Service Learning Enriches the Work Gone Wild Experience

By the Colorado Youth Corps Association

Digging their hands into activities that get them outside and closer to nature, about 40 young people are getting a taste of what a career in natural resources might be like. The Colorado Youth Corps Association and the Colorado Alliance for Environmental Education (CAEE) have entered a fourth season of Work Gone WILD, thanks to a generous $11,600 grant from the City of Denver BOOST 2A.

New to this year’s lineup is an emphasis on hands-on experience through service learning projects. “In addition to exposing the kids to possible career options, we’re showing them the value of contributing to their community as volunteers,” said Lisa Eadens, CAEE’s career development coordinator. “The new volunteer focus helps kids fulfill five to 10 hours of volunteer work, which many high schools require – while building skills they can put on a resume.”

 

The season kicked off July 24 in collaboration with Goodwill Industries of Metro Denver. Five activity-packed days exposed 13 youth, ages 13 to 18, to job paths in water, wildlife, forestry, and parks and recreation. Their first stop was Washington Park, where they focused on team-building and geocache activities, followed by a trip to the Denver Zoo. The youth heard from Denver Parks and Recreation staff about jobs such as a park ranger, recreation planner, landscape architect and youth athletics manager, as well as animal care positions and opportunities through the Denver Zoo’s Teen Volunteer Program.

The second day featured a field trip to Rocky Mountain National Park where the Rocky Mountain Conservancy talked with youth about careers within the park service and organized a trail restoration project.

The group also visited Barr Lake State Park to try their hand at archery, fishing and boating, as well as participated in a Leave No Trace awareness course, for which they received a certificate of completion. Activities zeroing in on wildlife management exposed youth to careers ranging from wildlife manager to angler outreach coordinator.

On Thursday, a trip to Overland Pond Park with the Greenway Foundation included water quality testing and aquatic invertebrate sampling. Then, at GrowHaus, an indoor farm dedicated to food production, education and distribution, youth toured the aquaponics farm and got their hands dirty with some hands-on farm work.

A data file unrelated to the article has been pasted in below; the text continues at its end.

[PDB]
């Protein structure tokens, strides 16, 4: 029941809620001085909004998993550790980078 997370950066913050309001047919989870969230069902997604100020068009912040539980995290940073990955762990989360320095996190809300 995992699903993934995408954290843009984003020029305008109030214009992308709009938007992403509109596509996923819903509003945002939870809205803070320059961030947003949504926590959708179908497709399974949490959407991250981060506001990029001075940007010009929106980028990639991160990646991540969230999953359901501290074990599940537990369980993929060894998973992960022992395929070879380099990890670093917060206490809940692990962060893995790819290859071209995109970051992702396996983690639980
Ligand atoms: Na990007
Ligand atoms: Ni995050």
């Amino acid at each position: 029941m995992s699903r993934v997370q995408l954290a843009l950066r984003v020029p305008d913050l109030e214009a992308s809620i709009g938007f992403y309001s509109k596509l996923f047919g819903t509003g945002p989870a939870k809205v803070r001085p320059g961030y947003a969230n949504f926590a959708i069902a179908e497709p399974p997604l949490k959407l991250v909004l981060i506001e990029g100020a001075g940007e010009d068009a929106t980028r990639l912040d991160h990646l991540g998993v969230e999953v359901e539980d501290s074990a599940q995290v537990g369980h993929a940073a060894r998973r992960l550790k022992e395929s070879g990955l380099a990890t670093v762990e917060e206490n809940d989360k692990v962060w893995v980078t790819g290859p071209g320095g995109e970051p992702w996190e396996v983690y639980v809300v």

Finally, the week culminated with a day of wildfire restoration in the Hayman Fire scar area near Deckers in partnership with the Coalition for the Upper South Platte.

In early August and again in October, youth involved with Boys and Girls Club of Metro Denver are participating in a similar program, this time featuring a ropes course in Genesee with Denver Parks and Recreation; a tour of Edgar Mine in Idaho Springs in cooperation with the Colorado Division of Reclamation, Mining and Safety; a gear demonstration at City Park where youth will get familiar with outdoor gear, with guidance and equipment from Cabelas; a visit to Barr Lake State Park; and a career development day and ice cream celebration with GroundWork Denver at the Urban Farm at Stapleton.

Whatever the activity, the idea is the same: Expose kids to possibilities for their future. “What we’ve found is that most kids don’t know these job opportunities are even out there, and that there are opportunities for youth to get paid to do jobs outdoors or in natural resources,” said Lisa. “Our biggest goal is to build awareness, and to give them some connections to help them get their foot in the door.”

CAEE and CYCA work to bring together over 50 different natural resource professional to participate in the experience.  Thank you to all the organizations and educators who contribute to making it a success!  Work Gone WILD continuously seeks program support, partnerships, funding and student participation! Interested parties may contact Lisa Eadens at 720-320-0672 / lisaeadens@caee.org.

CAEE works to ensure everyone in Colorado has an opportunity to learn about the environment where they live. We value inclusiveness and welcome everyone to the field of environmental education.

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